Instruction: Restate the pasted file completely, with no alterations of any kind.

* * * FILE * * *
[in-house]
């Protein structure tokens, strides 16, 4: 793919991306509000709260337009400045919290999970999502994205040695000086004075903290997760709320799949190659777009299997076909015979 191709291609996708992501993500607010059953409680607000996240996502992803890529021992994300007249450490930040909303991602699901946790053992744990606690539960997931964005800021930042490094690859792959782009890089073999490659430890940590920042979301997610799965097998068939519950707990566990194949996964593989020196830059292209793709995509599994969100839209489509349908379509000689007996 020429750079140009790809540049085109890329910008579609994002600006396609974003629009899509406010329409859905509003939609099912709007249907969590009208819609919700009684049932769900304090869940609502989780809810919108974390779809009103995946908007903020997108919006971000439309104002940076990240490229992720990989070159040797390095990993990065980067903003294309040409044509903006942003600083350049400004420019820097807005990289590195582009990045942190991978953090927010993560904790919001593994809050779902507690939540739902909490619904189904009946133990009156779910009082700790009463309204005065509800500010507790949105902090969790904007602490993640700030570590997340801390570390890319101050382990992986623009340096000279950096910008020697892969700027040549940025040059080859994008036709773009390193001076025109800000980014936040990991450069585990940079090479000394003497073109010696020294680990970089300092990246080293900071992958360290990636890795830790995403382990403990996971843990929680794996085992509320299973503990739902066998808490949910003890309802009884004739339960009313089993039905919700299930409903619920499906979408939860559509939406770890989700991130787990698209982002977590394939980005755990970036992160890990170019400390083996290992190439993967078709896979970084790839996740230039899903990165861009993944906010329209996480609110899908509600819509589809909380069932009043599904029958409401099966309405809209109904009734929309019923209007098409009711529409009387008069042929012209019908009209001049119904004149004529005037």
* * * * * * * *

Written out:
[in-house]
């Protein structure tokens, strides 16, 4: 793919991306509000709260337009400045919290999970999502994205040695000086004075903290997760709320799949190659777009299997076909015979 191709291609996708992501993500607010059953409680607000996240996502992803890529021992994300007249450490930040909303991602699901946790053992744990606690539960997931964005800021930042490094690859792959782009890089073999490659430890940590920042979301997610799965097998068939519950707990566990194949996964593989020196830059292209793709995509599994969100839209489509349908379509000689007996 020429750079140009790809540049085109890329910008579609994002600006396609974003629009899509406010329409859905509003939609099912709007249907969590009208819609919700009684049932769900304090869940609502989780809810919108974390779809009103995946908007903020997108919006971000439309104002940076990240490229992720990989070159040797390095990993990065980067903003294309040409044509903006942003600083350049400004420019820097807005990289590195582009990045942190991978953090927010993560904790919001593994809050779902507690939540739902909490619904189904009946133990009156779910009082700790009463309204005065509800500010507790949105902090969790904007602490993640700030570590997340801390570390890319101050382990992986623009340096000279950096910008020697892969700027040549940025040059080859994008036709773009390193001076025109800000980014936040990991450069585990940079090479000394003497073109010696020294680990970089300092990246080293900071992958360290990636890795830790995403382990403990996971843990929680794996085992509320299973503990739902066998808490949910003890309802009884004739339960009313089993039905919700299930409903619920499906979408939860559509939406770890989700991130787990698209982002977590394939980005755990970036992160890990170019400390083996290992190439993967078709896979970084790839996740230039899903990165861009993944906010329209996480609110899908509600819509589809909380069932009043599904029958409401099966309405809209109904009734929309019923209007098409009711529409009387008069042929012209019908009209001049119904004149004529005037």